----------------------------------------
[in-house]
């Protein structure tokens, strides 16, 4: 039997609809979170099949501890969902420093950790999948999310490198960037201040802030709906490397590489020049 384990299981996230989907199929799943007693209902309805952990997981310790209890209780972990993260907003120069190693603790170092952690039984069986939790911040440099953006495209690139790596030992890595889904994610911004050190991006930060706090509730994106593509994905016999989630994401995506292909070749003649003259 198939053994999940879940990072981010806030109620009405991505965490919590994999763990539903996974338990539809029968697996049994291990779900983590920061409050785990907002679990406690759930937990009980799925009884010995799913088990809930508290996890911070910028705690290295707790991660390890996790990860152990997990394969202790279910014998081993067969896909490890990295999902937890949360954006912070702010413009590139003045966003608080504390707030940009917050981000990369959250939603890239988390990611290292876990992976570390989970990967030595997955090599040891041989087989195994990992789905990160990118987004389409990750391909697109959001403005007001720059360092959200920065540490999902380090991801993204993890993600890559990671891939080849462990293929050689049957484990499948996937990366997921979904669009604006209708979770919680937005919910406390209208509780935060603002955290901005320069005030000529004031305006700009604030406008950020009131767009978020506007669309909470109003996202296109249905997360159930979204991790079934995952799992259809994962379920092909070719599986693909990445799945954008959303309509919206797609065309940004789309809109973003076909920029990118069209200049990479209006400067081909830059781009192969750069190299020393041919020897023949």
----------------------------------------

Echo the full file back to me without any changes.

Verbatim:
[in-house]
């Protein structure tokens, strides 16, 4: 039997609809979170099949501890969902420093950790999948999310490198960037201040802030709906490397590489020049 384990299981996230989907199929799943007693209902309805952990997981310790209890209780972990993260907003120069190693603790170092952690039984069986939790911040440099953006495209690139790596030992890595889904994610911004050190991006930060706090509730994106593509994905016999989630994401995506292909070749003649003259 198939053994999940879940990072981010806030109620009405991505965490919590994999763990539903996974338990539809029968697996049994291990779900983590920061409050785990907002679990406690759930937990009980799925009884010995799913088990809930508290996890911070910028705690290295707790991660390890996790990860152990997990394969202790279910014998081993067969896909490890990295999902937890949360954006912070702010413009590139003045966003608080504390707030940009917050981000990369959250939603890239988390990611290292876990992976570390989970990967030595997955090599040891041989087989195994990992789905990160990118987004389409990750391909697109959001403005007001720059360092959200920065540490999902380090991801993204993890993600890559990671891939080849462990293929050689049957484990499948996937990366997921979904669009604006209708979770919680937005919910406390209208509780935060603002955290901005320069005030000529004031305006700009604030406008950020009131767009978020506007669309909470109003996202296109249905997360159930979204991790079934995952799992259809994962379920092909070719599986693909990445799945954008959303309509919206797609065309940004789309809109973003076909920029990118069209200049990479209006400067081909830059781009192969750069190299020393041919020897023949």